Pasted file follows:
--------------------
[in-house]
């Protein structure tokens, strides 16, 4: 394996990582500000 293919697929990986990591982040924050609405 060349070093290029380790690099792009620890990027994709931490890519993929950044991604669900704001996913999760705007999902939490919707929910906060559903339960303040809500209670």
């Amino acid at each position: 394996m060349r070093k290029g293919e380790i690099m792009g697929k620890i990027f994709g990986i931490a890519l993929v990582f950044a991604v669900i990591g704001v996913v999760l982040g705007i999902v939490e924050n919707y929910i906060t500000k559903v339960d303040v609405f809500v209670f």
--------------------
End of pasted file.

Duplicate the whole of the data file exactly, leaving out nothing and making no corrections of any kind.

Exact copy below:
[in-house]
């Protein structure tokens, strides 16, 4: 394996990582500000 293919697929990986990591982040924050609405 060349070093290029380790690099792009620890990027994709931490890519993929950044991604669900704001996913999760705007999902939490919707929910906060559903339960303040809500209670």
């Amino acid at each position: 394996m060349r070093k290029g293919e380790i690099m792009g697929k620890i990027f994709g990986i931490a890519l993929v990582f950044a991604v669900i990591g704001v996913v999760l982040g705007i999902v939490e924050n919707y929910i906060t500000k559903v339960d303040v609405f809500v209670f």